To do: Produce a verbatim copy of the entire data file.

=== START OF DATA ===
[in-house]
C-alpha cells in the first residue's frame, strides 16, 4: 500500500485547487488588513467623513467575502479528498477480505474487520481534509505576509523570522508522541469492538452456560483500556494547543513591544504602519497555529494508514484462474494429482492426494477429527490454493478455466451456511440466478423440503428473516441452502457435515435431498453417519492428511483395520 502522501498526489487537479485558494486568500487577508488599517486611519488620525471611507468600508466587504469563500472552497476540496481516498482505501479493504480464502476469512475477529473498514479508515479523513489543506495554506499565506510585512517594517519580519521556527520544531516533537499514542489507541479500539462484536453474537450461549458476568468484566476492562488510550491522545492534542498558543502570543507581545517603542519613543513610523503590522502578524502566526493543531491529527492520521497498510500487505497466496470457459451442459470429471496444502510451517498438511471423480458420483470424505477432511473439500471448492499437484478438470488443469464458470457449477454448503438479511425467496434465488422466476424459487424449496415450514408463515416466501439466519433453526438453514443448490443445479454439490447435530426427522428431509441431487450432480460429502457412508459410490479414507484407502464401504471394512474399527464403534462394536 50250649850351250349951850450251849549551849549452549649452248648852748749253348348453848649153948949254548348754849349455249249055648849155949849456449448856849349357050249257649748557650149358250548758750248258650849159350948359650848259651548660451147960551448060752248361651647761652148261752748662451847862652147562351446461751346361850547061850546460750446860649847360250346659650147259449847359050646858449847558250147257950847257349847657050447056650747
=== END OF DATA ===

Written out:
[in-house]
C-alpha cells in the first residue's frame, strides 16, 4: 500500500485547487488588513467623513467575502479528498477480505474487520481534509505576509523570522508522541469492538452456560483500556494547543513591544504602519497555529494508514484462474494429482492426494477429527490454493478455466451456511440466478423440503428473516441452502457435515435431498453417519492428511483395520 502522501498526489487537479485558494486568500487577508488599517486611519488620525471611507468600508466587504469563500472552497476540496481516498482505501479493504480464502476469512475477529473498514479508515479523513489543506495554506499565506510585512517594517519580519521556527520544531516533537499514542489507541479500539462484536453474537450461549458476568468484566476492562488510550491522545492534542498558543502570543507581545517603542519613543513610523503590522502578524502566526493543531491529527492520521497498510500487505497466496470457459451442459470429471496444502510451517498438511471423480458420483470424505477432511473439500471448492499437484478438470488443469464458470457449477454448503438479511425467496434465488422466476424459487424449496415450514408463515416466501439466519433453526438453514443448490443445479454439490447435530426427522428431509441431487450432480460429502457412508459410490479414507484407502464401504471394512474399527464403534462394536 50250649850351250349951850450251849549551849549452549649452248648852748749253348348453848649153948949254548348754849349455249249055648849155949849456449448856849349357050249257649748557650149358250548758750248258650849159350948359650848259651548660451147960551448060752248361651647761652148261752748662451847862652147562351446461751346361850547061850546460750446860649847360250346659650147259449847359050646858449847558250147257950847257349847657050447056650747